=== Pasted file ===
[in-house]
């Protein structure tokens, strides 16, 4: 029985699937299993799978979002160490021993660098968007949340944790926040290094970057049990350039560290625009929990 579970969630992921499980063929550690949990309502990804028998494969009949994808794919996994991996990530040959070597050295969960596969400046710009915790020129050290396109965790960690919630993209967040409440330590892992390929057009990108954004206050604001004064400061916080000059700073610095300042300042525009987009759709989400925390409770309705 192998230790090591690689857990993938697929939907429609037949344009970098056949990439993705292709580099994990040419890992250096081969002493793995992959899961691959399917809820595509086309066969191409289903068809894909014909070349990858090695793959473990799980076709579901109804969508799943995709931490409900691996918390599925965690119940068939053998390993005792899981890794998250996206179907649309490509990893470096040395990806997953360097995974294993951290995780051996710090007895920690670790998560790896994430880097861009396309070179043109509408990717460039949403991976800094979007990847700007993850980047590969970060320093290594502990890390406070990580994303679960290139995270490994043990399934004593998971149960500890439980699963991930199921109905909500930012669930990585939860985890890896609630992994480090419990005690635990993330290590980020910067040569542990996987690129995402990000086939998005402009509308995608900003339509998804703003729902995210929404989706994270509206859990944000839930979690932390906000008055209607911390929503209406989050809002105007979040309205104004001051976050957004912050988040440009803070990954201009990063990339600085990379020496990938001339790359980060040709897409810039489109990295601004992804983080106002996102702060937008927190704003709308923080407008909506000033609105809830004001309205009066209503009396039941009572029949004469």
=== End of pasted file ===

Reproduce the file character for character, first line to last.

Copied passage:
[in-house]
């Protein structure tokens, strides 16, 4: 029985699937299993799978979002160490021993660098968007949340944790926040290094970057049990350039560290625009929990 579970969630992921499980063929550690949990309502990804028998494969009949994808794919996994991996990530040959070597050295969960596969400046710009915790020129050290396109965790960690919630993209967040409440330590892992390929057009990108954004206050604001004064400061916080000059700073610095300042300042525009987009759709989400925390409770309705 192998230790090591690689857990993938697929939907429609037949344009970098056949990439993705292709580099994990040419890992250096081969002493793995992959899961691959399917809820595509086309066969191409289903068809894909014909070349990858090695793959473990799980076709579901109804969508799943995709931490409900691996918390599925965690119940068939053998390993005792899981890794998250996206179907649309490509990893470096040395990806997953360097995974294993951290995780051996710090007895920690670790998560790896994430880097861009396309070179043109509408990717460039949403991976800094979007990847700007993850980047590969970060320093290594502990890390406070990580994303679960290139995270490994043990399934004593998971149960500890439980699963991930199921109905909500930012669930990585939860985890890896609630992994480090419990005690635990993330290590980020910067040569542990996987690129995402990000086939998005402009509308995608900003339509998804703003729902995210929404989706994270509206859990944000839930979690932390906000008055209607911390929503209406989050809002105007979040309205104004001051976050957004912050988040440009803070990954201009990063990339600085990379020496990938001339790359980060040709897409810039489109990295601004992804983080106002996102702060937008927190704003709308923080407008909506000033609105809830004001309205009066209503009396039941009572029949004469």